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Roof hatches selected for infill townhomes in Miami’s Little Havana neighborhood

Townhome project uses BILCO roof hatches for reliability, code compliance.

June 04, 2020 |
BILCO roof hatch in townhomes, Little Havana, Miami

Roof hatches manufactured by BILCO were specified for townhouses in an infill housing project in the Little Havana section of Miami, Fla. All photos: Charlie Fernandes

The architect for a $1.9 million infill townhome project in Miami’s Little Havana community specified BILCO roof hatches for their reliability, safety, and code compliance.


The BILCO hatches allow access to mechanical equipment on the roof of the buildings.


Architect Jason Chandler, AIA, Principal of Chandler and Associates Architecture, South Miami, Fla., who also chairs Florida International University’s architecture department, included Type S roof hatches manufactured by The BILCO Company for the townhomes.

The hatches have a fixed interior ladder and provide access to rooftop equipment.

BILCO roof hatches were selected by architect Jason Chandler, AIA, because they work reliably and were also code compliant.



The project consists of two townhouses, each with four units. The units are a 595-sf studio with a bathroom; a 1-bedroom/1 bath with 617 sf;  and two 2-bedroom, 2-bath units with 1,130 and 1,121 sf. The units include a full kitchen, in-unit laundry, and balcony.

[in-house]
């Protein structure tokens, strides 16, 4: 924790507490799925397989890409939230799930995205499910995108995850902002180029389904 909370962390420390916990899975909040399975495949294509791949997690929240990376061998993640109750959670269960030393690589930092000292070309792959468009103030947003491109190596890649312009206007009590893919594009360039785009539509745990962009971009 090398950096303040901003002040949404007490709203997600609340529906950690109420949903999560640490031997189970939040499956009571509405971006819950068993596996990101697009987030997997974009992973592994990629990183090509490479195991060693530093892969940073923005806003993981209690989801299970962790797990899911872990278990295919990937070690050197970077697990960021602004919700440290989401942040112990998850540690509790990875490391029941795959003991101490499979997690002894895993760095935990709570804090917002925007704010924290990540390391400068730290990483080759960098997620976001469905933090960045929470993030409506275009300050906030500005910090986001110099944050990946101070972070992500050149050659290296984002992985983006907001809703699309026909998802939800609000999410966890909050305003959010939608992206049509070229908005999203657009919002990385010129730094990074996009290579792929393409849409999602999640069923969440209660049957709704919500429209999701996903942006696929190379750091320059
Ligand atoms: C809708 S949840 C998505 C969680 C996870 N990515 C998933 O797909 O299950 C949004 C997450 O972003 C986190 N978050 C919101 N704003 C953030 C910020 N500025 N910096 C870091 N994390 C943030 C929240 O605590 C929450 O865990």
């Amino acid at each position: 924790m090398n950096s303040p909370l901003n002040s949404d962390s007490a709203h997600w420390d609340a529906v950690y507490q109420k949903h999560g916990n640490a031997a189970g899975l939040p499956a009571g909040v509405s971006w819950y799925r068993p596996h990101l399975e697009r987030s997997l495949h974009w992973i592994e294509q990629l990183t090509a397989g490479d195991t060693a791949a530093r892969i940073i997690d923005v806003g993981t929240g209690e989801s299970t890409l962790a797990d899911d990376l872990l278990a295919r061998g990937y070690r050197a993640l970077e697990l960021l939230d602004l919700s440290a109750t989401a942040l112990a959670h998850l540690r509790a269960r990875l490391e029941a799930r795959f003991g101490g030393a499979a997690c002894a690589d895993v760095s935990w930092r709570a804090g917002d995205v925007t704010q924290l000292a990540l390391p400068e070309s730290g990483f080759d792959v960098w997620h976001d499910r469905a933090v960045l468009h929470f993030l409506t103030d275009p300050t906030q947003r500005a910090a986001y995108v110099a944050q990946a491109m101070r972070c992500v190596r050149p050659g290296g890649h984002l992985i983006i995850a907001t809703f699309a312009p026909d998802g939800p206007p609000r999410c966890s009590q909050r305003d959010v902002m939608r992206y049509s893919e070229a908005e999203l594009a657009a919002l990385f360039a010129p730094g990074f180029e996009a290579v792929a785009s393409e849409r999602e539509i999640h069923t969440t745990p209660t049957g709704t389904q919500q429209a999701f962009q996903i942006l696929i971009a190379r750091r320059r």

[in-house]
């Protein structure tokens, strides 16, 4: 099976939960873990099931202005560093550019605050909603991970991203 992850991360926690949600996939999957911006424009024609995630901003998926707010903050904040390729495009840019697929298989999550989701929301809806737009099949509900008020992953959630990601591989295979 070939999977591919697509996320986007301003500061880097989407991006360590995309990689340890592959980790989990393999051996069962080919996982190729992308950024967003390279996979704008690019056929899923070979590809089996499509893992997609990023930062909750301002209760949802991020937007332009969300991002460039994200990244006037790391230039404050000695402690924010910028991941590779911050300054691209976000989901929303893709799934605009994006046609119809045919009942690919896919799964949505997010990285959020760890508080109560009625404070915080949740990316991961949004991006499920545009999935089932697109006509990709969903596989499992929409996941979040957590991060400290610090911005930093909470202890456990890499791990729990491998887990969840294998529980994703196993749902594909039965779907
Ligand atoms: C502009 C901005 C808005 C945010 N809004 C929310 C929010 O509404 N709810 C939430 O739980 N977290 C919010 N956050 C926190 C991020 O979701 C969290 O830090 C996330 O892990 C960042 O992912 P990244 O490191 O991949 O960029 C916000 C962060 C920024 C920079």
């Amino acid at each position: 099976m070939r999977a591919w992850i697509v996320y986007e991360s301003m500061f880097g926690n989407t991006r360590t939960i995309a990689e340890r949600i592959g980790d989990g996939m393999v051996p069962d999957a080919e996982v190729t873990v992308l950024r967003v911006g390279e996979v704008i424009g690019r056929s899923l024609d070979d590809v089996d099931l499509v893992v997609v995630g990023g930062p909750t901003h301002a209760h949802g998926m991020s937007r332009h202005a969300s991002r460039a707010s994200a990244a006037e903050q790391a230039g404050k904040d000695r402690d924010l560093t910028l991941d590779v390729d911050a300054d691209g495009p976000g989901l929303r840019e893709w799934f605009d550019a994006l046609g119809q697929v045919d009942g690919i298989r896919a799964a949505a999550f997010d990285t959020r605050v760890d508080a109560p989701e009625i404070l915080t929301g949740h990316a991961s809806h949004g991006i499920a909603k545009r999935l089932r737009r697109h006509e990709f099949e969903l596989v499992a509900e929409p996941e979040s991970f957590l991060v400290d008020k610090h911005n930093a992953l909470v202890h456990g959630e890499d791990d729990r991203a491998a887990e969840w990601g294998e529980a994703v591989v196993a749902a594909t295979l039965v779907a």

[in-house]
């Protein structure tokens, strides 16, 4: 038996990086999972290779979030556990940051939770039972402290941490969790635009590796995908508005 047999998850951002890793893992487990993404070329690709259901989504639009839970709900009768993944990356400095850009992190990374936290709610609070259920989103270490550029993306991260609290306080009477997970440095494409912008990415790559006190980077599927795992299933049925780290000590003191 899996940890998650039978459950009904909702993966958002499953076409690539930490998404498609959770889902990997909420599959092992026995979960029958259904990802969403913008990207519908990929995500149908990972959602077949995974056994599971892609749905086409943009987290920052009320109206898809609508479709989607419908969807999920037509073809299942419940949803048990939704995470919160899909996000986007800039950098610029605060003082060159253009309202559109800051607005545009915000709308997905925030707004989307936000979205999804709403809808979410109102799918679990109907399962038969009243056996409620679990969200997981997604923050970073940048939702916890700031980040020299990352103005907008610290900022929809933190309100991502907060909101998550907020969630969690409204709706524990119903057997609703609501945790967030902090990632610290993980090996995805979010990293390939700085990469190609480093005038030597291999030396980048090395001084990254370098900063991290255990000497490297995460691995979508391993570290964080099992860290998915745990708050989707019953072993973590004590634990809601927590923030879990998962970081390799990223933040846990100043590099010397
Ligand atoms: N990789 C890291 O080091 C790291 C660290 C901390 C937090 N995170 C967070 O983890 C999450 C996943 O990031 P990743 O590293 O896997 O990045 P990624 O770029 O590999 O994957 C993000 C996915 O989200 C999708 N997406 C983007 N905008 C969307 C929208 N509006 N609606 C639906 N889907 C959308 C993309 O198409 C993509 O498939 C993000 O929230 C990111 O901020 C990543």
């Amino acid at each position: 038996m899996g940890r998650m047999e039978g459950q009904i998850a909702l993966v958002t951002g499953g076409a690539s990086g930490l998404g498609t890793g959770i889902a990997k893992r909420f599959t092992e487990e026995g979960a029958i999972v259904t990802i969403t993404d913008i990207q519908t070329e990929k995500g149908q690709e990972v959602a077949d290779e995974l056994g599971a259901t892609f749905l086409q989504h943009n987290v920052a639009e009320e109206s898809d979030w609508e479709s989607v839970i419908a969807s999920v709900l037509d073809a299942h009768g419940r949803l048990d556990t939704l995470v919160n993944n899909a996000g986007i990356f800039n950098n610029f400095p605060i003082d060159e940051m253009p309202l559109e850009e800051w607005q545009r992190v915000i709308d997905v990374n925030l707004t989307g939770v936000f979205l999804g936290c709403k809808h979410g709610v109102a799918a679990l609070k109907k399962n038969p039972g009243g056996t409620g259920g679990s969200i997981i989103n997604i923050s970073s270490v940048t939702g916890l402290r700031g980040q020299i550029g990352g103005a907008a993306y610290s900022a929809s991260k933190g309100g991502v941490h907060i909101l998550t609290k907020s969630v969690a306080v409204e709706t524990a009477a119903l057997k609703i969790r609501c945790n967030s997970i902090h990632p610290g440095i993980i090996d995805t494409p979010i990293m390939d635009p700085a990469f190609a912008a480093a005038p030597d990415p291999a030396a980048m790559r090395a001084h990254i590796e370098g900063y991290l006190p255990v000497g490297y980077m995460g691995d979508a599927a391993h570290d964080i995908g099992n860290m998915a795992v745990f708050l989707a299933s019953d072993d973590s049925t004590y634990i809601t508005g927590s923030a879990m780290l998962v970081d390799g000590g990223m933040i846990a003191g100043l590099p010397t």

The three-story townhomes each have four apartments, ranging in size from 595 to 1,211 square feet.


The modern infill-build project was inspired by the brownstones of New York, the townhouses of Boston, and the culture of Little Havana.

The developer is Andrew Frey, founder and principal of Tecela. The contractor is 748 Development. Tecela secured Stay Alfred for the properties; in August 2019 the units became the brand’s 33rd domestic location.



Little Havana is the social and cultural hub for many Hispanics living in Miami, and is home to many exiles from Cuba. There are about 80,000 residents in Little Havana, 92% of whom identify as Hispanic.

In 2017, the National Trust for Historic Preservation named Little Havana one of its “11 Most Endangered Places.” The list spotlights areas where architectural, cultural, and natural sites of national significance are being harmed by neglect or incompatible development.





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